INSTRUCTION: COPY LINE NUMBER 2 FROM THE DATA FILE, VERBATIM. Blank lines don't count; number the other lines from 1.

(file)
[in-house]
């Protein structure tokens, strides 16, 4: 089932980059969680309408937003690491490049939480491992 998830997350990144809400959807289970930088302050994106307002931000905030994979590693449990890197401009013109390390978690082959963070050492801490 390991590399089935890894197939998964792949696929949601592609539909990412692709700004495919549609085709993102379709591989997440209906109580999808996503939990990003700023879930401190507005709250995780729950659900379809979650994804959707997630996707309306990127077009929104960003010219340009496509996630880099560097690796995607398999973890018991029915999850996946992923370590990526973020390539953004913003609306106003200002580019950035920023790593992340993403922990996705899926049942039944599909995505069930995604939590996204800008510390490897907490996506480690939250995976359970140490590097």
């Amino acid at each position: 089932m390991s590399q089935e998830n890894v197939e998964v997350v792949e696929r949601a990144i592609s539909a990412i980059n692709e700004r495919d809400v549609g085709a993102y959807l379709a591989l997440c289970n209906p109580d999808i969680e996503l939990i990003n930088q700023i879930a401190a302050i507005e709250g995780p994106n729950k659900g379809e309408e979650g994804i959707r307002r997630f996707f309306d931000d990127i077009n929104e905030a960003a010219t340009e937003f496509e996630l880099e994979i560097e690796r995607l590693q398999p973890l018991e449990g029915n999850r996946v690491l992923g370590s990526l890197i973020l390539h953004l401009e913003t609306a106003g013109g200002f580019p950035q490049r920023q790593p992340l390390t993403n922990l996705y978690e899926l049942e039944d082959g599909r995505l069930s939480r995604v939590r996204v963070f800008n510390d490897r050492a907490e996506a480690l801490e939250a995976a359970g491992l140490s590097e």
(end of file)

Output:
């Protein structure tokens, strides 16, 4: 089932980059969680309408937003690491490049939480491992 998830997350990144809400959807289970930088302050994106307002931000905030994979590693449990890197401009013109390390978690082959963070050492801490 390991590399089935890894197939998964792949696929949601592609539909990412692709700004495919549609085709993102379709591989997440209906109580999808996503939990990003700023879930401190507005709250995780729950659900379809979650994804959707997630996707309306990127077009929104960003010219340009496509996630880099560097690796995607398999973890018991029915999850996946992923370590990526973020390539953004913003609306106003200002580019950035920023790593992340993403922990996705899926049942039944599909995505069930995604939590996204800008510390490897907490996506480690939250995976359970140490590097």